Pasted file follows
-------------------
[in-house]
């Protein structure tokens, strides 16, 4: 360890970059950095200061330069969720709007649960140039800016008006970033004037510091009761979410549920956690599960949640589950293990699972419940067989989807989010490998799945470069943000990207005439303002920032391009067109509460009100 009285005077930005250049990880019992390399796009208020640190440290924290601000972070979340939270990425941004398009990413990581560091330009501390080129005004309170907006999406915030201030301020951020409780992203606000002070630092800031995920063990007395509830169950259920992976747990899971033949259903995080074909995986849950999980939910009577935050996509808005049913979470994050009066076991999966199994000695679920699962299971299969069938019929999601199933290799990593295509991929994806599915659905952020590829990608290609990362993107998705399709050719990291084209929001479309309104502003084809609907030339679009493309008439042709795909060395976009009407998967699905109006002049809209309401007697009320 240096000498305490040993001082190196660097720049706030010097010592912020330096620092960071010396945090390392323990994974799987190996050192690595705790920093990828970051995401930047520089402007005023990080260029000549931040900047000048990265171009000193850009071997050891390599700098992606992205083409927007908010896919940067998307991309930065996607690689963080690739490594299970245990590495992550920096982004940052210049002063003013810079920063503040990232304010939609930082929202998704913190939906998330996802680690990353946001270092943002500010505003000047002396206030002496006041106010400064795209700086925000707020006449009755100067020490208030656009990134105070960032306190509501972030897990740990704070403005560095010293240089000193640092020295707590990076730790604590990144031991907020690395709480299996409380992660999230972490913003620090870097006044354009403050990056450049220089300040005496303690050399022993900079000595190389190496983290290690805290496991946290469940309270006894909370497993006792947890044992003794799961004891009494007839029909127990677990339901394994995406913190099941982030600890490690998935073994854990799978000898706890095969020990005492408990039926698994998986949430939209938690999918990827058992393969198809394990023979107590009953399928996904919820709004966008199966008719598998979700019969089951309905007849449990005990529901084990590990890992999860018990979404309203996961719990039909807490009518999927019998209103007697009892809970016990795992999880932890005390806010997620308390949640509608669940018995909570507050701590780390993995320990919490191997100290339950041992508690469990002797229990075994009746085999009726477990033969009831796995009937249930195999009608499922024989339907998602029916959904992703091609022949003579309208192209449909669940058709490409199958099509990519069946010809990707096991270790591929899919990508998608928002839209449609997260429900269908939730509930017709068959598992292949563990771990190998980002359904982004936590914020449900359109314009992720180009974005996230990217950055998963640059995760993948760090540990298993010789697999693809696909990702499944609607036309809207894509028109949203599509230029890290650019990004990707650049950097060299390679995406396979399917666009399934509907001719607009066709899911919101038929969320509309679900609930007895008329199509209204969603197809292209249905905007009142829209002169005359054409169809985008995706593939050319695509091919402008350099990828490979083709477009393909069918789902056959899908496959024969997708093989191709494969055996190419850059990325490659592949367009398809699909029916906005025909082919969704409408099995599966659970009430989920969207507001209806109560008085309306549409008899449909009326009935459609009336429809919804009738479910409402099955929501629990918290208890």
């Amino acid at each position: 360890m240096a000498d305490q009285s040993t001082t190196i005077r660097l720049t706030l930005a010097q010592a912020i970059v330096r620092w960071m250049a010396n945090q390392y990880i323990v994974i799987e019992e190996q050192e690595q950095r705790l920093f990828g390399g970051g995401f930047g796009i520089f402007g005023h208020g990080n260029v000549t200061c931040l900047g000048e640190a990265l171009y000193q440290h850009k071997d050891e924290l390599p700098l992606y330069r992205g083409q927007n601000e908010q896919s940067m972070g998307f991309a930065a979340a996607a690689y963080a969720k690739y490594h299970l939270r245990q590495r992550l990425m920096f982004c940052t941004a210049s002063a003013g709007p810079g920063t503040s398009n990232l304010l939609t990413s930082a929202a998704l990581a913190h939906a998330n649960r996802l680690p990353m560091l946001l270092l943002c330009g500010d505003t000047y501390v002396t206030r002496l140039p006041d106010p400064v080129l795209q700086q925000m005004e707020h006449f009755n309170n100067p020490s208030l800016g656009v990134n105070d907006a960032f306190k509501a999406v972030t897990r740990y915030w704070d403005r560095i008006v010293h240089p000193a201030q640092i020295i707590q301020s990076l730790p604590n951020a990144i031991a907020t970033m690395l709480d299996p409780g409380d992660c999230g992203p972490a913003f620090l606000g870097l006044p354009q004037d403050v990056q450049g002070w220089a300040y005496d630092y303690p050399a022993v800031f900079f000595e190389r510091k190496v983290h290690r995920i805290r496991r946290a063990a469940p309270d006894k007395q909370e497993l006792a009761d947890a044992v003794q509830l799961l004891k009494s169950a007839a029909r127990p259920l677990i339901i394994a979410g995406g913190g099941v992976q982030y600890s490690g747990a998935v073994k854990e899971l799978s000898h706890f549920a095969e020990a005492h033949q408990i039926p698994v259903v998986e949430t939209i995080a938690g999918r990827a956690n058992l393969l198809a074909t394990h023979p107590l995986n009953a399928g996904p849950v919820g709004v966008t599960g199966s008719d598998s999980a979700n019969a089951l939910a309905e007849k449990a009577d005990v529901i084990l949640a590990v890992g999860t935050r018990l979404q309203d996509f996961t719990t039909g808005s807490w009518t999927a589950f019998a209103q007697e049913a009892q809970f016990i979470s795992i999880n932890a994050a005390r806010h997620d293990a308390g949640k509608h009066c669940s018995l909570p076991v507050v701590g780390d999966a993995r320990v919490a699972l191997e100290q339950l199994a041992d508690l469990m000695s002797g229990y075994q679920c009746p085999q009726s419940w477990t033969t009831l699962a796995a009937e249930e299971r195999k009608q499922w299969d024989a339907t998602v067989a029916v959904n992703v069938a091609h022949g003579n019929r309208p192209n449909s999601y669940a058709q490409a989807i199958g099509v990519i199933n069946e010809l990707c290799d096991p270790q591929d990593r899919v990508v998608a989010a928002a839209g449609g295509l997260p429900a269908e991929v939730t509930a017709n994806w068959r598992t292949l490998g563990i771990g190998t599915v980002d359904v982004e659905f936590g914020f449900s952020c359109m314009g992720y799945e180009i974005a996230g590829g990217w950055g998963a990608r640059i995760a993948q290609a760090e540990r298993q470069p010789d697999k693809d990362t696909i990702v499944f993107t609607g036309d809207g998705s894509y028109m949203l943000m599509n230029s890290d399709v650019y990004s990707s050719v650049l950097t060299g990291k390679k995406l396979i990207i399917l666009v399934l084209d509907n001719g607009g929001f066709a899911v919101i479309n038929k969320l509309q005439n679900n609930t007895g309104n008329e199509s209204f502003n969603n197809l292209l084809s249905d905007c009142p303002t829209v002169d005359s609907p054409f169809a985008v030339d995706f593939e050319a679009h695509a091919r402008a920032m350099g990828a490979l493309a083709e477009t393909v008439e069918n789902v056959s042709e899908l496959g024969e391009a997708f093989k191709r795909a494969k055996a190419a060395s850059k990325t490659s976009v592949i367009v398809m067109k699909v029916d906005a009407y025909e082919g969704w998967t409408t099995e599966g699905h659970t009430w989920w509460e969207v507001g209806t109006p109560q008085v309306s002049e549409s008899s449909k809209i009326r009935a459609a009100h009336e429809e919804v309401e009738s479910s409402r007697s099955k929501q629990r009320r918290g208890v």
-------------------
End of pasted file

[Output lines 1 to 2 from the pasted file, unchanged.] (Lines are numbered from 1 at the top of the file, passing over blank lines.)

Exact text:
[in-house]
């Protein structure tokens, strides 16, 4: 360890970059950095200061330069969720709007649960140039800016008006970033004037510091009761979410549920956690599960949640589950293990699972419940067989989807989010490998799945470069943000990207005439303002920032391009067109509460009100 009285005077930005250049990880019992390399796009208020640190440290924290601000972070979340939270990425941004398009990413990581560091330009501390080129005004309170907006999406915030201030301020951020409780992203606000002070630092800031995920063990007395509830169950259920992976747990899971033949259903995080074909995986849950999980939910009577935050996509808005049913979470994050009066076991999966199994000695679920699962299971299969069938019929999601199933290799990593295509991929994806599915659905952020590829990608290609990362993107998705399709050719990291084209929001479309309104502003084809609907030339679009493309008439042709795909060395976009009407998967699905109006002049809209309401007697009320 240096000498305490040993001082190196660097720049706030010097010592912020330096620092960071010396945090390392323990994974799987190996050192690595705790920093990828970051995401930047520089402007005023990080260029000549931040900047000048990265171009000193850009071997050891390599700098992606992205083409927007908010896919940067998307991309930065996607690689963080690739490594299970245990590495992550920096982004940052210049002063003013810079920063503040990232304010939609930082929202998704913190939906998330996802680690990353946001270092943002500010505003000047002396206030002496006041106010400064795209700086925000707020006449009755100067020490208030656009990134105070960032306190509501972030897990740990704070403005560095010293240089000193640092020295707590990076730790604590990144031991907020690395709480299996409380992660999230972490913003620090870097006044354009403050990056450049220089300040005496303690050399022993900079000595190389190496983290290690805290496991946290469940309270006894909370497993006792947890044992003794799961004891009494007839029909127990677990339901394994995406913190099941982030600890490690998935073994854990799978000898706890095969020990005492408990039926698994998986949430939209938690999918990827058992393969198809394990023979107590009953399928996904919820709004966008199966008719598998979700019969089951309905007849449990005990529901084990590990890992999860018990979404309203996961719990039909807490009518999927019998209103007697009892809970016990795992999880932890005390806010997620308390949640509608669940018995909570507050701590780390993995320990919490191997100290339950041992508690469990002797229990075994009746085999009726477990033969009831796995009937249930195999009608499922024989339907998602029916959904992703091609022949003579309208192209449909669940058709490409199958099509990519069946010809990707096991270790591929899919990508998608928002839209449609997260429900269908939730509930017709068959598992292949563990771990190998980002359904982004936590914020449900359109314009992720180009974005996230990217950055998963640059995760993948760090540990298993010789697999693809696909990702499944609607036309809207894509028109949203599509230029890290650019990004990707650049950097060299390679995406396979399917666009399934509907001719607009066709899911919101038929969320509309679900609930007895008329199509209204969603197809292209249905905007009142829209002169005359054409169809985008995706593939050319695509091919402008350099990828490979083709477009393909069918789902056959899908496959024969997708093989191709494969055996190419850059990325490659592949367009398809699909029916906005025909082919969704409408099995599966659970009430989920969207507001209806109560008085309306549409008899449909009326009935459609009336429809919804009738479910409402099955929501629990918290208890």